This entry was posted in Hearne_Christopher and tagged . Bookmark the permalink.

14 Responses to Hearne: Is Joplin Better Off a Year Later Because of the Tornado?

  1. Super Dave says:

    Gee Hearne lets see you have a house with your family and a tornado comes along and leaves nothing but a hole in the ground. You lose two family members and after the fact with bad house market your place wasn’t worth what it was a few years ago so along comes insurance company and hands you a check that will in now way shape or form cover your loss.

    Not to add all the items you had in your home that can’t be bought anywhere. Pictures hand me downs from family members and what not.

    Now you tell me just how you could be better off?

    Explain how you could be better off with your daughter dead?

  2. smartman says:

    The Tale of Two Cities
    Compare where Joplin is today to the island of Haiti. Despite a huge difference in the time, money and attention paid to the two disasters, with Haiti the overwhelming winner , Joplin has emerged with far better prospects for the future. Things will NEVER be the same in Joplin particularly for those that lost friends and family. It’s clear that the strength of the human spirit, the will to survive, move on and honor the lives and memories of those that were lost is far stronger in the Heartland. While people in Haiti continue continue to look for hand outs via the US, UN and Sean Penn, the folks in Joplin just need helping hands, whether folded in prayer, or in the service of brotherhood or commerce.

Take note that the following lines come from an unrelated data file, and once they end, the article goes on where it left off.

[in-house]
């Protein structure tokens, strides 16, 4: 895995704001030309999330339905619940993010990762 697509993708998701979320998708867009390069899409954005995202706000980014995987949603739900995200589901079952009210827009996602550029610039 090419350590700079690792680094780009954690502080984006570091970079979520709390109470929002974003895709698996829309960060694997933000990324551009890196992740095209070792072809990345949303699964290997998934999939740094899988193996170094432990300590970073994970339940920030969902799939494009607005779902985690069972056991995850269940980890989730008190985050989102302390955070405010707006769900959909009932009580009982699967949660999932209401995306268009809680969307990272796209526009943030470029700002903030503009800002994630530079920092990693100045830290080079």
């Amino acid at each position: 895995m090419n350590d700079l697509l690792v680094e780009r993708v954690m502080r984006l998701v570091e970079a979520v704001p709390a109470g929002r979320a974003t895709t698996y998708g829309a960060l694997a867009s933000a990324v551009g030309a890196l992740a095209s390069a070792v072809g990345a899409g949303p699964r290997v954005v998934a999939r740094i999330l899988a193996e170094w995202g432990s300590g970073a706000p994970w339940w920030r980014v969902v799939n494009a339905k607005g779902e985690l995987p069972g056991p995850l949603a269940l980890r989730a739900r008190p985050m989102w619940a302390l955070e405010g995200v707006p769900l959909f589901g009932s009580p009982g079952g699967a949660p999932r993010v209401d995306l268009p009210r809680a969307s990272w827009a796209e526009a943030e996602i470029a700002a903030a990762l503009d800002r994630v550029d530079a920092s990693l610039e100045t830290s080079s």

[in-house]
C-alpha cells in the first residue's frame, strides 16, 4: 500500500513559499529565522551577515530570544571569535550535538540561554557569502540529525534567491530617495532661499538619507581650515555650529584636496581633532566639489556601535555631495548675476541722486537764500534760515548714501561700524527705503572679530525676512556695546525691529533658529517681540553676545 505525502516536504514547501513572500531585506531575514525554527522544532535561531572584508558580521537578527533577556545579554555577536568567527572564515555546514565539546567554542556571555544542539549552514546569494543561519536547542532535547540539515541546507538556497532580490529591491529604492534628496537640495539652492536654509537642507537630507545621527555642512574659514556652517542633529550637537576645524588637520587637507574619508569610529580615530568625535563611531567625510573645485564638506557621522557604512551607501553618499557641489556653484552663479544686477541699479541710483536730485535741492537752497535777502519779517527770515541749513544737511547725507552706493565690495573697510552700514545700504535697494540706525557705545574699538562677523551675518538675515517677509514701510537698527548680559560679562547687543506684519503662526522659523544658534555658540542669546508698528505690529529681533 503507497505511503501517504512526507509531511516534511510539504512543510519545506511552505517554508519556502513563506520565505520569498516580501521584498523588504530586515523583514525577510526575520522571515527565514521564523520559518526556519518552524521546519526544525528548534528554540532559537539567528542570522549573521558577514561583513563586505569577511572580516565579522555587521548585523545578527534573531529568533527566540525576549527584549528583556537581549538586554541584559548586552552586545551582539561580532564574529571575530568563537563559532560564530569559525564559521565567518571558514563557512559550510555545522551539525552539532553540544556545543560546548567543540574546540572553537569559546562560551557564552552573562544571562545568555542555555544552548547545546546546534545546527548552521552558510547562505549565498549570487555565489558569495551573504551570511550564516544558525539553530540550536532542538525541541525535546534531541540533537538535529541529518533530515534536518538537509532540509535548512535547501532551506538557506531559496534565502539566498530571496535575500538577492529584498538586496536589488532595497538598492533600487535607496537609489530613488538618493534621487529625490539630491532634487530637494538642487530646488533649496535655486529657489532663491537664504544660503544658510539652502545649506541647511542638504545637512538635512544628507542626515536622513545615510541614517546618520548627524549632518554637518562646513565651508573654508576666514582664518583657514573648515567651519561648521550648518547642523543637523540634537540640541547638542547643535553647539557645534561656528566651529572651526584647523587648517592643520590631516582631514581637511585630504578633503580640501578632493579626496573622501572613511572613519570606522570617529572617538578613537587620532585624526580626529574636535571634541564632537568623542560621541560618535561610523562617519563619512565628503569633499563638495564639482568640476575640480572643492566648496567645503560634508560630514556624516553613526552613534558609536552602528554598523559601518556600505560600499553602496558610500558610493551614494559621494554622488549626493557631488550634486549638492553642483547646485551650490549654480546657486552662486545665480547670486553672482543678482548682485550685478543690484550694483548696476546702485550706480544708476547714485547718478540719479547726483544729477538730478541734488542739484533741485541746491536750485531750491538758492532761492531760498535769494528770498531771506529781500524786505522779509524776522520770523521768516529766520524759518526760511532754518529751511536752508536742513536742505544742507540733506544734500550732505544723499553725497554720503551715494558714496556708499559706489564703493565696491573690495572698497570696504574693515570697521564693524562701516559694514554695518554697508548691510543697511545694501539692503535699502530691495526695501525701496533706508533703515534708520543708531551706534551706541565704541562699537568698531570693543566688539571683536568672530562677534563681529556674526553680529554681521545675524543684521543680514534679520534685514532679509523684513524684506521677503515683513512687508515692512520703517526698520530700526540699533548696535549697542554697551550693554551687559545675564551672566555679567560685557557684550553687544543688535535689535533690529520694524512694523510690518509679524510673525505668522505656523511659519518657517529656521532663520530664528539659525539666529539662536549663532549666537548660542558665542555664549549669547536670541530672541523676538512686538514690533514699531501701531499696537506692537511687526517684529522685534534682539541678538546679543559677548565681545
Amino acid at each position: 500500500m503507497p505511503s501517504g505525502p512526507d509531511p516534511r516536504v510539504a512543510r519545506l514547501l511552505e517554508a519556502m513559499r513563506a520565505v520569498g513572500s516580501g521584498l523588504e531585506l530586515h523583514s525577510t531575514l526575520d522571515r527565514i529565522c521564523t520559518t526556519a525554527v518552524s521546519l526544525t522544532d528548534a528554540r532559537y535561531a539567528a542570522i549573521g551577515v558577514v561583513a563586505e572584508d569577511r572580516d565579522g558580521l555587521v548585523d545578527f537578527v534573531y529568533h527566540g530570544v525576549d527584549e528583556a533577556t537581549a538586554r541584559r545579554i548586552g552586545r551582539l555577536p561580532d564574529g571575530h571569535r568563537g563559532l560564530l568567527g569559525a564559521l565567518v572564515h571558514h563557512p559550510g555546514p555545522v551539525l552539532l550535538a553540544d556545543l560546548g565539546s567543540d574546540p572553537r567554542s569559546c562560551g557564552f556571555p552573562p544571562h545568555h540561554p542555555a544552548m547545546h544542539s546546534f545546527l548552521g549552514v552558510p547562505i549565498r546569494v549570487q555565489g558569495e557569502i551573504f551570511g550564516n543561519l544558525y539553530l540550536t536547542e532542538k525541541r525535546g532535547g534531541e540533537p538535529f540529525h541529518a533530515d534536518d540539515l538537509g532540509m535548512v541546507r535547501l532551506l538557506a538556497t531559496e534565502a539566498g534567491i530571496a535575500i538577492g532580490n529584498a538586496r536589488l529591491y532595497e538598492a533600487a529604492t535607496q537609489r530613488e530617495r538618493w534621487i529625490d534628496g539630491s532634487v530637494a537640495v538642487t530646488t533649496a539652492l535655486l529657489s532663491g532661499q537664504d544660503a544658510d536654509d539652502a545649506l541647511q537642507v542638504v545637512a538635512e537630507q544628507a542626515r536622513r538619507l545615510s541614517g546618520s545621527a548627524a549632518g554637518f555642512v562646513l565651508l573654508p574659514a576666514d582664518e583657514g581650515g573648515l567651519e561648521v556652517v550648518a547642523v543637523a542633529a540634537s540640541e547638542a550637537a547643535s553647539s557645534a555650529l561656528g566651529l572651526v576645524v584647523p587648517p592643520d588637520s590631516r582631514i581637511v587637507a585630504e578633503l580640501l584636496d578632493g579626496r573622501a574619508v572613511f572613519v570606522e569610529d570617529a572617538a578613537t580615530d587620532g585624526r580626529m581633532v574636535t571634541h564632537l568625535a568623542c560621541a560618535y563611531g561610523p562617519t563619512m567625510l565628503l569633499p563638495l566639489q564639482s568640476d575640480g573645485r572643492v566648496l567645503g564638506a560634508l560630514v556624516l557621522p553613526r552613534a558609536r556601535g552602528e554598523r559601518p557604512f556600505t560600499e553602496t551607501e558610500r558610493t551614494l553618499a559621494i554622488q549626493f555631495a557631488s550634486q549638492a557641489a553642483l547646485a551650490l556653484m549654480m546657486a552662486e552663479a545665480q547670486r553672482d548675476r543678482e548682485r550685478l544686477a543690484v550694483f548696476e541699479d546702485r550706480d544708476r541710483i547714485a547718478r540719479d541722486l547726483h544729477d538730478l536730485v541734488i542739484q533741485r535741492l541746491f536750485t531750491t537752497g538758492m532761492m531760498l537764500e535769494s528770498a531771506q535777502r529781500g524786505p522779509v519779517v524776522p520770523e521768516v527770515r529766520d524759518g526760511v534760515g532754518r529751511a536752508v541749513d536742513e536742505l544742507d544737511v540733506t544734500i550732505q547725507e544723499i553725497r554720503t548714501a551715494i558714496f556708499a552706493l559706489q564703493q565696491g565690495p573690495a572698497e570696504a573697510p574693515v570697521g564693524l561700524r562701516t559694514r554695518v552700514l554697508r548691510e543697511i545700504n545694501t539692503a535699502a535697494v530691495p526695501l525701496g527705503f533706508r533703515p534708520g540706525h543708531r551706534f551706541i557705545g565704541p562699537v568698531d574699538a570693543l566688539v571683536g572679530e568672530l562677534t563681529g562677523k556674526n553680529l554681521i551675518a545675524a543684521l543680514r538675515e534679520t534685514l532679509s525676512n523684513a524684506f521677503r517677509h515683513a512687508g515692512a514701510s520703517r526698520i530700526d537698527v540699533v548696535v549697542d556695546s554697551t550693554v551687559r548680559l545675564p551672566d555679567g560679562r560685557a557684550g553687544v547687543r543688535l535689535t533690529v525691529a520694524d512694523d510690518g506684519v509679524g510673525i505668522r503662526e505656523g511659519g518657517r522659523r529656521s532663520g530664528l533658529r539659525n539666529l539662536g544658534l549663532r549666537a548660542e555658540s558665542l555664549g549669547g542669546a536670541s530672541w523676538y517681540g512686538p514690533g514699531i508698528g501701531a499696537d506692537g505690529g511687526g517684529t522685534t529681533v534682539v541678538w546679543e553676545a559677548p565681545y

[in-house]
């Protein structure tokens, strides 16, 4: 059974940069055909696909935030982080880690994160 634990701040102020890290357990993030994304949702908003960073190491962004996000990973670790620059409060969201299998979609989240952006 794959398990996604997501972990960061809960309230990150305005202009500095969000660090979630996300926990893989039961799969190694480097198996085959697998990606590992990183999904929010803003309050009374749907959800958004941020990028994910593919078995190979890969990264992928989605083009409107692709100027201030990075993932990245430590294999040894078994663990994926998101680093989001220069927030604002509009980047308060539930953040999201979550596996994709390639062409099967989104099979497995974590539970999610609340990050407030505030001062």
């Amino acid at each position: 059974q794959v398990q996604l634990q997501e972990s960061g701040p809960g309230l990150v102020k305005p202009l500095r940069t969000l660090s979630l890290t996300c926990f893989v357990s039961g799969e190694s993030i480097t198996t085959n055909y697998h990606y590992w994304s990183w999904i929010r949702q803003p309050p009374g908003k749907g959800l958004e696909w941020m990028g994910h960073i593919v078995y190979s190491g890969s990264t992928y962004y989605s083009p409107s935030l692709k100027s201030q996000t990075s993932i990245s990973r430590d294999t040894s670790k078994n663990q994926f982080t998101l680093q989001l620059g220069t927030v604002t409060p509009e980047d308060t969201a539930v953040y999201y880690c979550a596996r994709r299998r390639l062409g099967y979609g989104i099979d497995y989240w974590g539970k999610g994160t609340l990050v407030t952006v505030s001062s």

3. Hearne says:

    Did you miss my caveats, SD?
    I said, if you were NOT hit or killed, or didn’t leave town.

    Of course in your examples that would not be the case

  4. chuck says:

    smartman is dead on,
    but more importantly, who is Wendy Watson?

    I do like the story, but whenever things like this go well, some shitheel like Naomi Klein shows up and ruins it.

  5. dreamwriter326 says:

    All in the mind of the beholder
    A friend I’ve known for 20 years or so is a reporter at the Joplin Globe. He told me he’s probably better off, from a material standpoint, than he was before the tornado blew the house he rents away, but he’s also pretty sure he’s going through some type of post-traumatic stress disorder and freaks out now when severe weather threatens the area.